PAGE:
- Researchers at California State Polytechnic University have shown in a new study that the PurePulse heart rate monitors in the FitBit Surge and Charge HR have an "extremely weak correlation" with actual users' heart rates when measured by an electrocardiogram (ECG), and "highly inaccurate during elevated physical activity."
- Results showed the average difference between the Fitbit and the ECG was approximately 20 beats per minute, which is considered beyond any reasonable or expected margin of error.
- Fitbit announced earlier this month a parternship with Center for Democracy & Technology to develop research and privacy guidelines for the wearables industry.
The study included 43 individual tested for 65 minutes during various activities such as jogging, stair climbing, jumping rope, etc. Each person wore a Fitbit on different wrists while exercising and their heart rates were compared against a time-synchronized ECG.
Lieff, Cabraser, Heimann & Bernstein, which filed a fraud class action lawsuit in January against Fitbit, regarding complaints that the devices' heart rate monitors fail to accurately measure user heart rates, commissioned the study.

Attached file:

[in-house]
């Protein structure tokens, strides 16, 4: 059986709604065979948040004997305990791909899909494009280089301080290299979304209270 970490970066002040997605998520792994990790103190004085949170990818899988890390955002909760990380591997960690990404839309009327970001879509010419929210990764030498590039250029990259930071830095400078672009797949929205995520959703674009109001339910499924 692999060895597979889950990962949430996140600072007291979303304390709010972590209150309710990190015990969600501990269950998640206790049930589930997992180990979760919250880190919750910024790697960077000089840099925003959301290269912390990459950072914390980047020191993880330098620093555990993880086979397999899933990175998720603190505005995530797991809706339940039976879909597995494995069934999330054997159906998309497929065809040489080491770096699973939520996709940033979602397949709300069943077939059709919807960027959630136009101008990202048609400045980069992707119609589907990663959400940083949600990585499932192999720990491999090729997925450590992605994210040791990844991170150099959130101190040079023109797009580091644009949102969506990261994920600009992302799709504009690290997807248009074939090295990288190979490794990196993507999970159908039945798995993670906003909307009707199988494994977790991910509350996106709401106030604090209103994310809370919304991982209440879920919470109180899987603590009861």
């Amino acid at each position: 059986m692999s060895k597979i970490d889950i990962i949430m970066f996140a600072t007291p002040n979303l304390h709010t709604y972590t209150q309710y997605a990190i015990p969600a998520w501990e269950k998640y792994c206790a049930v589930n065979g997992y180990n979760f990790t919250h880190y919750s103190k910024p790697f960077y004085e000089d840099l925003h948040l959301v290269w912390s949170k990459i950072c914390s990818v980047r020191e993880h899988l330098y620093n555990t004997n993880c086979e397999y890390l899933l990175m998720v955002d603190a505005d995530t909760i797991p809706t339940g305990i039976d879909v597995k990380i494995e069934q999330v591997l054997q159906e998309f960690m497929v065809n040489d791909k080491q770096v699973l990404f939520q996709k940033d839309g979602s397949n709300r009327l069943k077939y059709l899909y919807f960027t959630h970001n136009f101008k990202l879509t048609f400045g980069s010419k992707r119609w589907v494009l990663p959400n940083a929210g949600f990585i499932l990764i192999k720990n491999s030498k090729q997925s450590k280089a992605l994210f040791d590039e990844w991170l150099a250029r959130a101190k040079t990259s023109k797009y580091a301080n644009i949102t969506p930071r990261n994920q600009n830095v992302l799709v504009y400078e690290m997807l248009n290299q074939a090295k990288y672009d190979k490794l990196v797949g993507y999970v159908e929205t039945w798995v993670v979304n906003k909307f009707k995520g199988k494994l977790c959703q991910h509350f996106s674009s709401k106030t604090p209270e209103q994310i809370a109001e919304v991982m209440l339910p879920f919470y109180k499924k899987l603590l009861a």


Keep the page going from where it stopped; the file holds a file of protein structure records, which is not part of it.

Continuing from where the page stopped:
Athletes use heart rate monitoring to reach or not exceed specific heart rates and inaccurate heart rate reporting can have serious health consequences.
Consumers complained online that the Fitbit heart rate monitors were providing unreliable heart rate readers when users were exercising, according to a report from the Lieff Cabraser Civil Justice Blog.
The study researchers concluded that the PurePulse technology in the Fitbit's heart rate monitoring devices, "is not a valid method for heart rate measurement, and cannot be used to provide a meaningful estimate of a user's heart rate."
In April, a Fitbit detected unusual heartbeats in a woman, who later found out she was pregnant.